Global EditionASIA 中文双语Français
Home / World / Asia-Pacific

Gender equality is key to healthy aging

By Bjorn Andersson | China Daily Global | Updated: 2020-10-09 08:58
Share - WeChat

In a relatively short time, COVID-19 has devastated the lives of millions globally. For hundreds of millions more, the toll wrought by the pandemic could have lasting effects for decades.

Perhaps one of the most cunning aspects of this virus is the harm it inflicts on older people who face multiple and compounding threats, including being physically more vulnerable, at greater peril of the impacts of social isolation, and at significant risk from the very serious and likely long-lasting socioeconomic shocks of the pandemic.

COVID-19 has proved to be acutely dangerous for people with underlying health conditions, ranging from diabetes and asthma to cardiac disease and cancer. A disproportionate death rate is seen among older people in most countries. Beyond physical health, the pandemic continues to take a heavy toll on older people-and women in particular-in terms of psychosocial health and economic well-being.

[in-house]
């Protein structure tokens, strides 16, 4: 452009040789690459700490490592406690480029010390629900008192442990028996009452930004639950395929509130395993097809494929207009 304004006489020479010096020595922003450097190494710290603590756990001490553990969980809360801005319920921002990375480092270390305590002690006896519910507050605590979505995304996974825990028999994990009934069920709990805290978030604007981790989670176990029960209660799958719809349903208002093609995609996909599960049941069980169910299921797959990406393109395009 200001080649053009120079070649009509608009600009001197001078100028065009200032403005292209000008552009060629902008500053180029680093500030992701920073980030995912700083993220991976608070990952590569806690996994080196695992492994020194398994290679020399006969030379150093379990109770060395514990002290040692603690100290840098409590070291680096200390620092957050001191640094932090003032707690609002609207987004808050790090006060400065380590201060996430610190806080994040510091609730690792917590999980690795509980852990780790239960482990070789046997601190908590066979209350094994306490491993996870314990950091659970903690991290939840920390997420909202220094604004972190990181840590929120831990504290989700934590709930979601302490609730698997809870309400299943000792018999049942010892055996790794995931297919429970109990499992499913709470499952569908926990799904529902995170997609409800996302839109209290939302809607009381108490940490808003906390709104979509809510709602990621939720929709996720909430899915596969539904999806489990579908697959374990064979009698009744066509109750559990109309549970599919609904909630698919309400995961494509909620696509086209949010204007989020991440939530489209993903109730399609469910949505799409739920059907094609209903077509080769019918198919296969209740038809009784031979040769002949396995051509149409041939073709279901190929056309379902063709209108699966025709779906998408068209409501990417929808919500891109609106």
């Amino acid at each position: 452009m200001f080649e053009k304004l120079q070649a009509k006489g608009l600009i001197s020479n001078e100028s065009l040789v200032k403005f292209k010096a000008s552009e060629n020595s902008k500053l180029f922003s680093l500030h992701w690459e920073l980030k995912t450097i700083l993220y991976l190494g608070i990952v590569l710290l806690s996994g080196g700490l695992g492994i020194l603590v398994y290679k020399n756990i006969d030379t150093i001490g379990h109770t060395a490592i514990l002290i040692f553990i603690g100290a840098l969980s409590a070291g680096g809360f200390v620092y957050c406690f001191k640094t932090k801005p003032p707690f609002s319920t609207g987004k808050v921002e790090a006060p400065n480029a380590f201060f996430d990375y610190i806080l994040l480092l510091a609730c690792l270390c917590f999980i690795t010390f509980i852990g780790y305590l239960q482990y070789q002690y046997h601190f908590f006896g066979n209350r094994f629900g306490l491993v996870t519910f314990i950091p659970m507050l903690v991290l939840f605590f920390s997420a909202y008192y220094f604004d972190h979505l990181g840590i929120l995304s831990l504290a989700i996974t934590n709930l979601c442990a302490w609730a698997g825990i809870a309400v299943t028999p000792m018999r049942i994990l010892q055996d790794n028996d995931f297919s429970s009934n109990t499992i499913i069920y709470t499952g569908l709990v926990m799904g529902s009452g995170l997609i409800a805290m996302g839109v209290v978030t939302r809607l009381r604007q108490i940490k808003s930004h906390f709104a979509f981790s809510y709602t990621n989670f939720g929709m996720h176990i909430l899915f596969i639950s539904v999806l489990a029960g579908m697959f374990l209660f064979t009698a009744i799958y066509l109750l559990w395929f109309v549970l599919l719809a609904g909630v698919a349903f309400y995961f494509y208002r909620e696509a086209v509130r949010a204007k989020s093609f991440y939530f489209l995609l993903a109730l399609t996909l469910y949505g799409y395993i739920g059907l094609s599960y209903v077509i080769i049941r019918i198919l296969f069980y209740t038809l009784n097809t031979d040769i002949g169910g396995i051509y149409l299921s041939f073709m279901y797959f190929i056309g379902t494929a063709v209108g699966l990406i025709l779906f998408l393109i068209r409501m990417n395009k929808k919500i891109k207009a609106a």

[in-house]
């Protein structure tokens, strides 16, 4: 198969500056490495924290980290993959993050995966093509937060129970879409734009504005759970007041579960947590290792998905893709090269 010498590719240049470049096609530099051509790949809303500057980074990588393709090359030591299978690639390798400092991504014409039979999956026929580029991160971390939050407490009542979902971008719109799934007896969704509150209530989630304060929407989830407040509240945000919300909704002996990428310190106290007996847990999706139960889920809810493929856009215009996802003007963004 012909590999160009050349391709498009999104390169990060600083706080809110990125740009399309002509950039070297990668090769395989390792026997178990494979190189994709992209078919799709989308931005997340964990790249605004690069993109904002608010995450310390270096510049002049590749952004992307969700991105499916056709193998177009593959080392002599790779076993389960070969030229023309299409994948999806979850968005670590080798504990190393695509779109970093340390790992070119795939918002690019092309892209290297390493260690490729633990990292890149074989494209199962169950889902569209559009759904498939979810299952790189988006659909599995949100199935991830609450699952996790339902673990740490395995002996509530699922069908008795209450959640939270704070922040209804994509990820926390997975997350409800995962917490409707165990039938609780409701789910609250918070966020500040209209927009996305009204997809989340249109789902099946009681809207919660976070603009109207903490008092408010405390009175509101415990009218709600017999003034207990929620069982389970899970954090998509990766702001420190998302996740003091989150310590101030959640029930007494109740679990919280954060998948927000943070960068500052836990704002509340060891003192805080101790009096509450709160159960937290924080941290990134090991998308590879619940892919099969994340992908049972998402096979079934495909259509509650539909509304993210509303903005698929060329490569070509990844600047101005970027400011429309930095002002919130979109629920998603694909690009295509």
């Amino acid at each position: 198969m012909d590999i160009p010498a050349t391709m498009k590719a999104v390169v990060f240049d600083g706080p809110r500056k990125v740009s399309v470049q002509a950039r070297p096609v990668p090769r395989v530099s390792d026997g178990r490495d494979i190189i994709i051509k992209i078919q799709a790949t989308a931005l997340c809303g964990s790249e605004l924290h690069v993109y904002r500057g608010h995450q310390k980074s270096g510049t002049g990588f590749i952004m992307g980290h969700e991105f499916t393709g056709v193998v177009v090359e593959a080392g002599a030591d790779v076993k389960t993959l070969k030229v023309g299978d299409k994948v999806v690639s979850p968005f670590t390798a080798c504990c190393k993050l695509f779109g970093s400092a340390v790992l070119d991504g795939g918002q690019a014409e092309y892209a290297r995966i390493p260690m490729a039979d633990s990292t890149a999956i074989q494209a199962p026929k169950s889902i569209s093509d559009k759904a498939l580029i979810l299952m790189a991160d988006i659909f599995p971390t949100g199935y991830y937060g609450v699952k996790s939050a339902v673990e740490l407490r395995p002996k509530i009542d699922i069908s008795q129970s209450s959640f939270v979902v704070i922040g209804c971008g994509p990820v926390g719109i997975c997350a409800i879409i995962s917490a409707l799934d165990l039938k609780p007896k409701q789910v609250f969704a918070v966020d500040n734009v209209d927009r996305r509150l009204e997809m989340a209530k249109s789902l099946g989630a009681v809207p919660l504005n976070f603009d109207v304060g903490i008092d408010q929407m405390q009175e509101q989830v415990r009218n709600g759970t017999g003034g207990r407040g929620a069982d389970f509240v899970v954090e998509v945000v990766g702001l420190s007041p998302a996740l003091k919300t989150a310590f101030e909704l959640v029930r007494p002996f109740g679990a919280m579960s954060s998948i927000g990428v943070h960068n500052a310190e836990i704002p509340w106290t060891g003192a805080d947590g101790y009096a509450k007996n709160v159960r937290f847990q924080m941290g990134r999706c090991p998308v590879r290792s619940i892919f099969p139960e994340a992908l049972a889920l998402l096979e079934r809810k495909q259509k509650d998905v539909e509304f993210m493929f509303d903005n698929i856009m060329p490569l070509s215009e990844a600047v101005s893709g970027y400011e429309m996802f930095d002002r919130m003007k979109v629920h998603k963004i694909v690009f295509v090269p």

In the Asia-Pacific region, these impacts are particularly acute, adding to the existing challenges of grappling with accelerating population aging. This region is currently home to over half the world's population over 60 years of age. Globally, the number of older people is expected to surpass 2 billion by 2050. By then, nearly two-thirds of the world's older people-close to 1.3 billion-will be in the Asia-Pacific region, with one in four people over age 60.

Women, who generally outlive men, currently constitute the majority-some 54 percent-of older people in the Asia-Pacific, but represent an even greater majority, 61 percent, of the "oldest old" population of 80 years and over.

Even before the COVID-19 crisis, elderly women in a majority of Asia-Pacific countries were facing significant challenges, exacerbated by the fact that many societies have been moving from traditional, nuclear family-oriented patterns to far more fluid, fragmented structures. The result has been that many older women, who have a higher tendency to live alone and face poverty, are more likely to lack family and other socioeconomic support. The majority of older people do not have reliable and sustained access to a caregiver. Facing nonexistent or only minimal safety nets, many have already slid into poverty during the pandemic or are on the cusp of doing so.

The pandemic has brought into acute focus the urgent need for both governments and civil society to address the complex demographic shift of population aging with strategic solutions and programs. To do so successfully, we need a life-cycle approach to healthy aging, with particular emphasis on girls and women, firmly grounded in gender equality and human rights.

To unpack this, let us consider a woman in her 70s in the small village where she was born and raised.